The Weather?

Every one wants to know what the weather holds in store: Weather Network

Average Weather in the Rockies

Daily Hi (ºC)-
Daily Low (ºC)-14.9-11.3-7.9-
Rainfall (mm)
Snowfall (cm)
Days with Precipitation12101111131413131291012
Hours of Sunlight8.

Is that in Canadian dollars?

We are located in Canada and as such conduct all of our business in $CDN. As with most other tourist oriented businesses we will accept payment in many different forms. We accept most major credit cards, travelers cheques, and of course cash. We accept $US at an exchange rate slightly lower than the banks or currency exchanges. 

How big are the fish?

That is one of those questions whose answer often starts with ‘Well, now that all depends on ……’ 

Time of year, location of the fish, visibility, hatch activity, and weather patterns all have a bearing on the response. 

The upper reaches of the Bow River contain mostly brown trout, with a smattering of brookies, rainbow, cutthroat, and bull trout, and of course the ubiquitous rocky mountain whitefish. 

The browns would average 9″ to 13″. Any fish over 14″ is considered to be a good fish, over 17″ large, over 20″ leviathan, and 24″+ legendary. All the other species are somewhat smaller, except for the bull trout, and they can surpass 25″ quite easily in these waters. 

When is the best time of day?

Unlike warm water fishing, stream fishing for trout is not, as often, good early in the morning. Admittedly, this comes from a night owl type personality, so I am more likely to stay on the river well after dark, in favour of the early dawn hours, which, around here means 4:00 am in early summer. 

Most of our best dry fly fishing occurs from about the second week or so of June to mid-August. The hatches which occur this time of year, tend to occur mid morning to early afternoon, and into the early evening. 

When is the best time of year?

Early, pre run off, season can be very productive. Fish are still typically pretty lethargic, and flies need to be presented within inches of the fish. Blue wing Olives may also hatch. 

As the highest and dirtiest water passes and flows begin to recede, even slightly, things begin to pick up. Our golden stone fly hatch normally commences about this time. Reduced flows mean clearer water, and once visibility exceeds a foot, nymph and dry action picks up. 

As summer, June 21, comes so does the green drake hatch, perhaps our most reliable one. 

Summer and early fall see caddis, pale morning dun, and on cool miserable days, more blue wing olive hatches. 

Late summer and fall see some limited action in what I like to call ‘hopportunity time’. With relatively little grasslands along the shores, the upper reaches of the Bow have much less hopper activity than sections from Sebee downstream.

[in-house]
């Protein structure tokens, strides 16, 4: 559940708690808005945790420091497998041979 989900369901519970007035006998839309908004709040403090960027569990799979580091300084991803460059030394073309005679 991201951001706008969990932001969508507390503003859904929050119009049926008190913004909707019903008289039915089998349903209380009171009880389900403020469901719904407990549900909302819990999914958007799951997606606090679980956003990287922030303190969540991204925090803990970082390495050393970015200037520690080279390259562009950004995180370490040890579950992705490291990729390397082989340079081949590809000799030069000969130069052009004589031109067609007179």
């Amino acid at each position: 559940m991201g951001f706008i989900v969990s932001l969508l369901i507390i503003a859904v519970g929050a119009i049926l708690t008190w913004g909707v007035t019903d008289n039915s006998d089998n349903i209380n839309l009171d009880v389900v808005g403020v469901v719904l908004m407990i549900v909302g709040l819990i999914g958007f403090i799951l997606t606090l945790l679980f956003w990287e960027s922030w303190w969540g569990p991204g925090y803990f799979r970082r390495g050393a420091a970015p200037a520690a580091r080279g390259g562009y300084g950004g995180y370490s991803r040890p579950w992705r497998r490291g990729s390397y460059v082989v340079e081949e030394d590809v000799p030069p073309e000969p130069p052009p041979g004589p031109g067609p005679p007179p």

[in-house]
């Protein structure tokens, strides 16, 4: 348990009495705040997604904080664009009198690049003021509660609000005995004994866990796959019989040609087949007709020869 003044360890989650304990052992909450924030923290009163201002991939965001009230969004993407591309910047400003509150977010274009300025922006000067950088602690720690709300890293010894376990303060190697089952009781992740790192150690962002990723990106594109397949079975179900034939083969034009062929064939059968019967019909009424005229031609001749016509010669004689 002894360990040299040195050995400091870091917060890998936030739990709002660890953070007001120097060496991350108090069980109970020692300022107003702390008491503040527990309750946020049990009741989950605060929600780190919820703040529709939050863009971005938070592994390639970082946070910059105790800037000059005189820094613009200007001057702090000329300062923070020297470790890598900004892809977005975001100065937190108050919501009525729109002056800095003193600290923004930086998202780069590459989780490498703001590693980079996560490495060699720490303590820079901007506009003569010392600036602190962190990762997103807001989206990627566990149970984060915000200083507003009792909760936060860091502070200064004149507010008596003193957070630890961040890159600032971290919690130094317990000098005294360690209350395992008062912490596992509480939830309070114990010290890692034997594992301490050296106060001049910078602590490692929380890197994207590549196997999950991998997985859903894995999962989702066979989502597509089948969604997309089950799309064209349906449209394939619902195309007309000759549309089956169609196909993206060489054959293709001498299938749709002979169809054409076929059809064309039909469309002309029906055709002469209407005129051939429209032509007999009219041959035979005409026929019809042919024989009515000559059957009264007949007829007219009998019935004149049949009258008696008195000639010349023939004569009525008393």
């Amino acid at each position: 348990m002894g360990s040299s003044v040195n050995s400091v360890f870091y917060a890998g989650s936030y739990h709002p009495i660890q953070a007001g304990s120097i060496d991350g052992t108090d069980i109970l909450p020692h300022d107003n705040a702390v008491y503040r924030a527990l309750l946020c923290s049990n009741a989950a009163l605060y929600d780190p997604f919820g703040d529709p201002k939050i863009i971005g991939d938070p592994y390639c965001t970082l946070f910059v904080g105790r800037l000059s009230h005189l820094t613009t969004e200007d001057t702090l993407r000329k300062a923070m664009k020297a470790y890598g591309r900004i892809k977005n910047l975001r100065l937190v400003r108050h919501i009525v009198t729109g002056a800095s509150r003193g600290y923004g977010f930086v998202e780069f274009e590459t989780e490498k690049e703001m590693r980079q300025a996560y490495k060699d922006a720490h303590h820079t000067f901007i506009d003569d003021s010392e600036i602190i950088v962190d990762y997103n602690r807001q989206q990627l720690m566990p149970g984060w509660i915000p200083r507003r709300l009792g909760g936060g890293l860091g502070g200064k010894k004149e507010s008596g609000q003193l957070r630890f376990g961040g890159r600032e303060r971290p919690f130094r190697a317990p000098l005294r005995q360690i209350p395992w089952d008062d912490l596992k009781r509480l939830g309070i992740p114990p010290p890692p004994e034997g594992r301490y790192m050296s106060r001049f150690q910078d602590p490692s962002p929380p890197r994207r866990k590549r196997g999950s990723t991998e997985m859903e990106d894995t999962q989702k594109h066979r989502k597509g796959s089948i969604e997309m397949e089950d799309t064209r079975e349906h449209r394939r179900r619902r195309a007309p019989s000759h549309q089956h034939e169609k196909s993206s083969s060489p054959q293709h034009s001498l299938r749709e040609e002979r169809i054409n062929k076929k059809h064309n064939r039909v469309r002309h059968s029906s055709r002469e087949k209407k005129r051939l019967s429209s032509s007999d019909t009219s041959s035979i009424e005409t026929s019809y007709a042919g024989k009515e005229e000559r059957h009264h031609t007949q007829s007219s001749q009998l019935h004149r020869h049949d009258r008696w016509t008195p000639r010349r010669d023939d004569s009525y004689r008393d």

What flies should I tie?

When the hatch is on, match it!!! When it’s not ……….. Well now ………. The upper river has many of the same insects as all the other freestone rivers up and down the mountains from Alaska to California, however the timing of the hatches will be somewhat different. 

Here’s my list of favorites not necessarily in order of preference: 

Nymphs: bead heads; san juan worm, hares ear, pheasant tail, prince, caddis pupa. 

Streamers: Clauser, muddler, bow bugger, geek leech, sculpin, matuka, woolly bugger. 

Dries: Stimulator, green drake, elk hair caddis, tom thumb, white wulff, Adams, bwo, pmd and of course, hoppers in August and September. 

What equipment to bring?

Although many new comers to the upper Bow consider it to be a big river, compared to the smaller streams of much of North America, Albertans familiar with the lower Bow think of the upper reaches as small water. 

Winds can be persistent, as the Bow valley is one of the valleys from which weather escapes the mountains. 

For these reasons, a good 6 weight rod is perfectly suited, as it is capable of casting big bushy dry flies into the wind, of presenting a small dry with some delicacy, and of lobbing a big weighted streamer or nymph. A powerful 5 wt. or a 7 wt. are also suitable.

The Bow is a mountain stream and as such remains fairly cold throughout the summer, seldom exceeding 14oC. So, a good pair of waders is essential. Either neoprene or breathable waders (with some nice warm fleece underneath) are recommended. 

What can we provide?

Quality rods and reels from Scott, Temple Fork, Teton and Scientific Anglers are available for client use. Note that we always carry an extra rod or two. 

Breathable waders and boots are supplied as needed. 

Can you teach beginners?

Of course we can. As a matter of fact, we get a real charge from turning an non angler into a fly fisher. It is not just about the fish. We include lots of info on casting, presentation, fly selection, reading water, and understanding fish, fish habitat, and behavior (fish and human).